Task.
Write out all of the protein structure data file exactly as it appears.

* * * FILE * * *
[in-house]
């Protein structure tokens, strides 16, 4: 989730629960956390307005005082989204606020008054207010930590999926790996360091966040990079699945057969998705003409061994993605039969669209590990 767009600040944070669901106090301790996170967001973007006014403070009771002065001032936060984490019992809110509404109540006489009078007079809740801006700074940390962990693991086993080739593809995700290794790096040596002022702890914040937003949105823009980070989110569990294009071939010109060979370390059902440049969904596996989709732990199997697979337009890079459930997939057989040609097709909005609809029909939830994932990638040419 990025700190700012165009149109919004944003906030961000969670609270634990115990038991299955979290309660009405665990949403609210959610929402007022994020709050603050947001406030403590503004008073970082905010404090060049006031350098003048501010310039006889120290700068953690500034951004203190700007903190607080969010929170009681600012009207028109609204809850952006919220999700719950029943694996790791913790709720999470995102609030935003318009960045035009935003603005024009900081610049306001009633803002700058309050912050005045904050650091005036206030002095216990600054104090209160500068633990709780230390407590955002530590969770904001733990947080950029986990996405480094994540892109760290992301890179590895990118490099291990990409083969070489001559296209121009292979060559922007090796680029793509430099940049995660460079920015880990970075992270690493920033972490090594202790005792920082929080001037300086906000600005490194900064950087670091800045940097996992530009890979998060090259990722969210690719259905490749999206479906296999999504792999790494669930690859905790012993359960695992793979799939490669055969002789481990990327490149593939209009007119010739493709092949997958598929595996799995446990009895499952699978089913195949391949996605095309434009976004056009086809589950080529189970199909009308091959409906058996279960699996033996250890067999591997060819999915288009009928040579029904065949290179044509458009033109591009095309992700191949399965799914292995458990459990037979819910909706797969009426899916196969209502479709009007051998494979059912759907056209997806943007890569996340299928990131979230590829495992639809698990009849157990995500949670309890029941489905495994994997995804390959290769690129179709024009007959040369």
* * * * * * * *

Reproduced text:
[in-house]
């Protein structure tokens, strides 16, 4: 989730629960956390307005005082989204606020008054207010930590999926790996360091966040990079699945057969998705003409061994993605039969669209590990 767009600040944070669901106090301790996170967001973007006014403070009771002065001032936060984490019992809110509404109540006489009078007079809740801006700074940390962990693991086993080739593809995700290794790096040596002022702890914040937003949105823009980070989110569990294009071939010109060979370390059902440049969904596996989709732990199997697979337009890079459930997939057989040609097709909005609809029909939830994932990638040419 990025700190700012165009149109919004944003906030961000969670609270634990115990038991299955979290309660009405665990949403609210959610929402007022994020709050603050947001406030403590503004008073970082905010404090060049006031350098003048501010310039006889120290700068953690500034951004203190700007903190607080969010929170009681600012009207028109609204809850952006919220999700719950029943694996790791913790709720999470995102609030935003318009960045035009935003603005024009900081610049306001009633803002700058309050912050005045904050650091005036206030002095216990600054104090209160500068633990709780230390407590955002530590969770904001733990947080950029986990996405480094994540892109760290992301890179590895990118490099291990990409083969070489001559296209121009292979060559922007090796680029793509430099940049995660460079920015880990970075992270690493920033972490090594202790005792920082929080001037300086906000600005490194900064950087670091800045940097996992530009890979998060090259990722969210690719259905490749999206479906296999999504792999790494669930690859905790012993359960695992793979799939490669055969002789481990990327490149593939209009007119010739493709092949997958598929595996799995446990009895499952699978089913195949391949996605095309434009976004056009086809589950080529189970199909009308091959409906058996279960699996033996250890067999591997060819999915288009009928040579029904065949290179044509458009033109591009095309992700191949399965799914292995458990459990037979819910909706797969009426899916196969209502479709009007051998494979059912759907056209997806943007890569996340299928990131979230590829495992639809698990009849157990995500949670309890029941489905495994994997995804390959290769690129179709024009007959040369």